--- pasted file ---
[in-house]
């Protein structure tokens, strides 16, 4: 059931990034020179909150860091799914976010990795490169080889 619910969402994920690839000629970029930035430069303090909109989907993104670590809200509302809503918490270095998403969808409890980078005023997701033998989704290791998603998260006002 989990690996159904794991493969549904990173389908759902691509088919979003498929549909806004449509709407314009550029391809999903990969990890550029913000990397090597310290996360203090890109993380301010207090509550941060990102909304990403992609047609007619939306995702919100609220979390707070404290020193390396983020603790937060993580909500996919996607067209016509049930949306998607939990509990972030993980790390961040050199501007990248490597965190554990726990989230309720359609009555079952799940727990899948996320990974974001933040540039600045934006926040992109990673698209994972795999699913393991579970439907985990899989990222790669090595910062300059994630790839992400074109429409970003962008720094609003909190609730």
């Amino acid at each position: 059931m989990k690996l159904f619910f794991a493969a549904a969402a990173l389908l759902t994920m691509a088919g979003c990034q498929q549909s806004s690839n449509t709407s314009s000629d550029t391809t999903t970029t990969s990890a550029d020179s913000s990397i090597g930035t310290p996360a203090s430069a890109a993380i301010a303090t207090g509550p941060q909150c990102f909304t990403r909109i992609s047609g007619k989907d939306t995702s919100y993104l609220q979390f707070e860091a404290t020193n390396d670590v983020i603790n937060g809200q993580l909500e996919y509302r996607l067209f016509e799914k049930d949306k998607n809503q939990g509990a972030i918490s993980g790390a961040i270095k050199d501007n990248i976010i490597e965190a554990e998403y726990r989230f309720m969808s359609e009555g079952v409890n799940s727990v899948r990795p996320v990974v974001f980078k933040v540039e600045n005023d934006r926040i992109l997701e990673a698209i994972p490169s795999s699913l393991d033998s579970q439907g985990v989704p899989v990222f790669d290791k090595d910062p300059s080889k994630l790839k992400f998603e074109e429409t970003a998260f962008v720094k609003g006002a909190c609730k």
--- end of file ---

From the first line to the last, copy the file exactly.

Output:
[in-house]
């Protein structure tokens, strides 16, 4: 059931990034020179909150860091799914976010990795490169080889 619910969402994920690839000629970029930035430069303090909109989907993104670590809200509302809503918490270095998403969808409890980078005023997701033998989704290791998603998260006002 989990690996159904794991493969549904990173389908759902691509088919979003498929549909806004449509709407314009550029391809999903990969990890550029913000990397090597310290996360203090890109993380301010207090509550941060990102909304990403992609047609007619939306995702919100609220979390707070404290020193390396983020603790937060993580909500996919996607067209016509049930949306998607939990509990972030993980790390961040050199501007990248490597965190554990726990989230309720359609009555079952799940727990899948996320990974974001933040540039600045934006926040992109990673698209994972795999699913393991579970439907985990899989990222790669090595910062300059994630790839992400074109429409970003962008720094609003909190609730």
């Amino acid at each position: 059931m989990k690996l159904f619910f794991a493969a549904a969402a990173l389908l759902t994920m691509a088919g979003c990034q498929q549909s806004s690839n449509t709407s314009s000629d550029t391809t999903t970029t990969s990890a550029d020179s913000s990397i090597g930035t310290p996360a203090s430069a890109a993380i301010a303090t207090g509550p941060q909150c990102f909304t990403r909109i992609s047609g007619k989907d939306t995702s919100y993104l609220q979390f707070e860091a404290t020193n390396d670590v983020i603790n937060g809200q993580l909500e996919y509302r996607l067209f016509e799914k049930d949306k998607n809503q939990g509990a972030i918490s993980g790390a961040i270095k050199d501007n990248i976010i490597e965190a554990e998403y726990r989230f309720m969808s359609e009555g079952v409890n799940s727990v899948r990795p996320v990974v974001f980078k933040v540039e600045n005023d934006r926040i992109l997701e990673a698209i994972p490169s795999s699913l393991d033998s579970q439907g985990v989704p899989v990222f790669d290791k090595d910062p300059s080889k994630l790839k992400f998603e074109e429409t970003a998260f962008v720094k609003g006002a909190c609730k």